Learning perspective - Your perspectives on what constitutes effective learning and how your view/experience of learning affects your role as facilitator of information literacy (based on the answer given in the online survey). wk4 - group presentations wk7 individual presentations wk10 IL sessions Your team has been asked to produce an IL profile of a user group of your choice. You will be required to explain your findings on this type of users in a group-based presentation (15 minutes per group). In addition you will write an individual evaluation of 300 words max. Use the criteria listed below to assess the performance of your group presentation and to arrive at a group-peer-based mark (on a scale of 1-10). You should also use the headings listed here in bold to structure your written individual evaluation. (NB While some overlap of content is assumed in the submission of this component by the members of the same team, you are expected to make this component unique through your own writing style).
Extent of knowledge of the audience explored
Appropriateness of the support proposed
Time keeping and allocation of time within the group
Cohesiveness in the delivery of the presentation
Effectiveness of communication
Eye contact and rapport with the local audience
Pacing of delivery
Effective use of slides
Clear design Brief: Component 2: Individual written evaluation (300 words max).The PowerPoint presentation in handout format (each member of the group will need to include this as an Appendix of Component 2). Component 3: Evaluating the individual presentation of the IL activity (30%)
You will deliver an individual presentation (5 minutes) and produce a written self-evaluation of 300 words max.
The self-evaluation should contain the reflection on your own performance in response to the feedback from tutor and peers and must be based on the following criteria:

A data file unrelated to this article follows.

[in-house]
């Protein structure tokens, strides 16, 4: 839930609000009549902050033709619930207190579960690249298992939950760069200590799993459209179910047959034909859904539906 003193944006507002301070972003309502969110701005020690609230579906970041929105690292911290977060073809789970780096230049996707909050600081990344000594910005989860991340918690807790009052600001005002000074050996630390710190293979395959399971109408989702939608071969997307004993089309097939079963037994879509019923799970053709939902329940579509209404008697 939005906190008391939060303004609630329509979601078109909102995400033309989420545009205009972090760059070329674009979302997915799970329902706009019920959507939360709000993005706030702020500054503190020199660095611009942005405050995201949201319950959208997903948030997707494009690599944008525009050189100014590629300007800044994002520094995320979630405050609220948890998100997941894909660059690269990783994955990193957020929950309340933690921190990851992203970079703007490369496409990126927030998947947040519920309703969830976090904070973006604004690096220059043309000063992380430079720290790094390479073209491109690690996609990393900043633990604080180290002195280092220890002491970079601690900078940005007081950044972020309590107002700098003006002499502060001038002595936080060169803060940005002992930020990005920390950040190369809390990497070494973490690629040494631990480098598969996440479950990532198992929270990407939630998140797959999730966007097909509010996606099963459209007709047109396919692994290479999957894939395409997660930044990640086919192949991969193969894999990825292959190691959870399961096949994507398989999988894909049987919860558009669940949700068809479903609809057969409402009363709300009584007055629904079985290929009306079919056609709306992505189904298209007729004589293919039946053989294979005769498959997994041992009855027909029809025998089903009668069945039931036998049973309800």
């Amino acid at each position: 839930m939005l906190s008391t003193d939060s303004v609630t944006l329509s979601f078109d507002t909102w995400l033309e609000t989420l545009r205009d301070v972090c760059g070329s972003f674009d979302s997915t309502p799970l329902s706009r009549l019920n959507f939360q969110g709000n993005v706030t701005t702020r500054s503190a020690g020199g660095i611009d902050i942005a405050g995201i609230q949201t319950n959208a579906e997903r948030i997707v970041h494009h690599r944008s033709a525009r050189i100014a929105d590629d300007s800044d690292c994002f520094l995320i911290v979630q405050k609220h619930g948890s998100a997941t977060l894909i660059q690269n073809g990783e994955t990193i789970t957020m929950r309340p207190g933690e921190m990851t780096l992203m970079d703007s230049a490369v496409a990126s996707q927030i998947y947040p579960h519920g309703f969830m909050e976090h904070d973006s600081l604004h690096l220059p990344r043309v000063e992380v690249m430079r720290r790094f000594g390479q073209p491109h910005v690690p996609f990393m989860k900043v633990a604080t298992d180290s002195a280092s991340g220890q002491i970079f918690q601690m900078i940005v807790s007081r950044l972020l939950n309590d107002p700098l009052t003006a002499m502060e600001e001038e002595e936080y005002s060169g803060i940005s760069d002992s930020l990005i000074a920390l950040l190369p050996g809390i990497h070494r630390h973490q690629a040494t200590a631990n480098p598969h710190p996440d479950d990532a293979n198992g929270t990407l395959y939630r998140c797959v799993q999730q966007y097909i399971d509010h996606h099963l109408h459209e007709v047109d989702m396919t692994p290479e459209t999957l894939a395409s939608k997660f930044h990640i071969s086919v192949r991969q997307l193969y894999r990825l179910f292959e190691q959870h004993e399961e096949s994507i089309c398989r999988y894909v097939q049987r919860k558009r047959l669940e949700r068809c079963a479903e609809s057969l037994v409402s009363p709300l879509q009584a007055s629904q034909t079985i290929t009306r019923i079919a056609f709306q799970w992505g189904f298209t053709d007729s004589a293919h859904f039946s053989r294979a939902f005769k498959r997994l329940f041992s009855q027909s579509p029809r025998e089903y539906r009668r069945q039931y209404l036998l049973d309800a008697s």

• Knowledge of the audience
• Appropriateness of the learning outcomes (ie are these measurable?) and assessment (ie is this mapped onto the learning objectives? is it set at the appropriate level?)
• Effectiveness of communication
• Eye contact
and rapport with the local audience.
• Voice projection
• Pacing of delivery
• Effective use of slides
• Clear design
To be submitted
• The individual PowerPoint file (in hand-out format)
• A written self-evaluation (300 words max).
• Any accompanying documentation (included as an Appendix)
Outline for a 20 minutes IL activity to address the needs of a particular group of users (The group you choose could consist of a homogenous or a mixed group of users – different from Component 2).
The presentation lasts 5 minutes and must cover:
Title of the proposed activity
Audience profile (supported by a review of the current literature) including how to deal with possible gap between the existing competence of the users and those required for the activity
Learning outcomes and assessment strategy for an IL training activity
Focus on a simple IL activity by creating one from scratch or customising an existing one.
Please provide 1 printed copy of the presentation for the tutor before the presentation begins. In order to avoid confusion please specify your name, ID number and email address on the first slide of your printout together with title of your presentation (indicating the nature of the IL activity). Remember that you have only a short time for your presentation so keep the number of slides to a minimum, e.g. a 5 minutes presentation would enable you to go through a maximum of 4 slides including the slide containing the activity’s title at the start of your presentation, but excluding the slide containing the references used which should be printed in full slide format). Brief: Room 322 You are required to implement the IL activity identified in Component 3 in a 20 minutes training session which is schedule to run during the taught part of the course.
Your evaluation of this will be based on the feedback generated by the evaluation strategy employed to assess the impact of this activity.
The training session should cover the following sections which must be used in your evaluation as headings:
• Aim(s) of session (and of the IL activity covered)
• Learning outcomes and assessment strategy